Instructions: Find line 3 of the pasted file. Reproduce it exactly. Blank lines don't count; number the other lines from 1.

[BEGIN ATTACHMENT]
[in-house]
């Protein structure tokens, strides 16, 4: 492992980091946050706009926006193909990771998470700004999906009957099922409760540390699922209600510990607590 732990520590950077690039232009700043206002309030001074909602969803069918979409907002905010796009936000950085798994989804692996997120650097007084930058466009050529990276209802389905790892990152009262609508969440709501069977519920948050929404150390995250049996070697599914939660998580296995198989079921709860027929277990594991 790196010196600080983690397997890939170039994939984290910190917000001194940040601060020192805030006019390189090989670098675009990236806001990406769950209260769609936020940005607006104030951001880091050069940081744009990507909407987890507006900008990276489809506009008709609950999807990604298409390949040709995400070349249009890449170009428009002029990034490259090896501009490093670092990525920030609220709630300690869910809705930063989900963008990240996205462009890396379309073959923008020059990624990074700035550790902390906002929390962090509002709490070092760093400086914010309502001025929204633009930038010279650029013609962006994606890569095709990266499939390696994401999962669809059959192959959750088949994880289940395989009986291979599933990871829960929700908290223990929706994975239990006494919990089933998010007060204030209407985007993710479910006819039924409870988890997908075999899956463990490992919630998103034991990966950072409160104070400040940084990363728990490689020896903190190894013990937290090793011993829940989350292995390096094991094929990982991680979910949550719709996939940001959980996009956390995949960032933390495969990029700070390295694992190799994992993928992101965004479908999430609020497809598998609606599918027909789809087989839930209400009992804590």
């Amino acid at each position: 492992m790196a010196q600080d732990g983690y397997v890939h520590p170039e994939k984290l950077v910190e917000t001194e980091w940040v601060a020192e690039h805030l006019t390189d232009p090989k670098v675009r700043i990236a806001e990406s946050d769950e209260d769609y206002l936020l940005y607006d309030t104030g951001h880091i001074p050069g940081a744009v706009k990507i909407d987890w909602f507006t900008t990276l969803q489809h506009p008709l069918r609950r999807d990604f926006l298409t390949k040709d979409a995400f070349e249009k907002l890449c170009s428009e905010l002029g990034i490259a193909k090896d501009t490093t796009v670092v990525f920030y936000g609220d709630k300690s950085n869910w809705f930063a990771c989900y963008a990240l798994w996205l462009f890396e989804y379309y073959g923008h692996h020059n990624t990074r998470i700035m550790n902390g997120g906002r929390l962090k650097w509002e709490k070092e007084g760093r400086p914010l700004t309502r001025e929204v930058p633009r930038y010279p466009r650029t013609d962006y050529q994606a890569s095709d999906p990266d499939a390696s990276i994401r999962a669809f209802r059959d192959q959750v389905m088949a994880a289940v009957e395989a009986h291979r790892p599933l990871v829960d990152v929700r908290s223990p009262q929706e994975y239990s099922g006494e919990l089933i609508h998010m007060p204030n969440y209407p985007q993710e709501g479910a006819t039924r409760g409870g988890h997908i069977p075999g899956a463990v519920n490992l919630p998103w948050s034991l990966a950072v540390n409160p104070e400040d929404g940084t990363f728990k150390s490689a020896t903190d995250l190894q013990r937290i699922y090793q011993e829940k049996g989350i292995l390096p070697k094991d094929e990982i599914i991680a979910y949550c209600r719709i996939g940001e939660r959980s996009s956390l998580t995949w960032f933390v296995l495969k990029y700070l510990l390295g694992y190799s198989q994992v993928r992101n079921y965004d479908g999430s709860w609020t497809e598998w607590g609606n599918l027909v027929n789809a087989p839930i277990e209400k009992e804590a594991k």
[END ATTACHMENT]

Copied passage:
């Amino acid at each position: 492992m790196a010196q600080d732990g983690y397997v890939h520590p170039e994939k984290l950077v910190e917000t001194e980091w940040v601060a020192e690039h805030l006019t390189d232009p090989k670098v675009r700043i990236a806001e990406s946050d769950e209260d769609y206002l936020l940005y607006d309030t104030g951001h880091i001074p050069g940081a744009v706009k990507i909407d987890w909602f507006t900008t990276l969803q489809h506009p008709l069918r609950r999807d990604f926006l298409t390949k040709d979409a995400f070349e249009k907002l890449c170009s428009e905010l002029g990034i490259a193909k090896d501009t490093t796009v670092v990525f920030y936000g609220d709630k300690s950085n869910w809705f930063a990771c989900y963008a990240l798994w996205l462009f890396e989804y379309y073959g923008h692996h020059n990624t990074r998470i700035m550790n902390g997120g906002r929390l962090k650097w509002e709490k070092e007084g760093r400086p914010l700004t309502r001025e929204v930058p633009r930038y010279p466009r650029t013609d962006y050529q994606a890569s095709d999906p990266d499939a390696s990276i994401r999962a669809f209802r059959d192959q959750v389905m088949a994880a289940v009957e395989a009986h291979r790892p599933l990871v829960d990152v929700r908290s223990p009262q929706e994975y239990s099922g006494e919990l089933i609508h998010m007060p204030n969440y209407p985007q993710e709501g479910a006819t039924r409760g409870g988890h997908i069977p075999g899956a463990v519920n490992l919630p998103w948050s034991l990966a950072v540390n409160p104070e400040d929404g940084t990363f728990k150390s490689a020896t903190d995250l190894q013990r937290i699922y090793q011993e829940k049996g989350i292995l390096p070697k094991d094929e990982i599914i991680a979910y949550c209600r719709i996939g940001e939660r959980s996009s956390l998580t995949w960032f933390v296995l495969k990029y700070l510990l390295g694992y190799s198989q994992v993928r992101n079921y965004d479908g999430s709860w609020t497809e598998w607590g609606n599918l027909v027929n789809a087989p839930i277990e209400k009992e804590a594991k």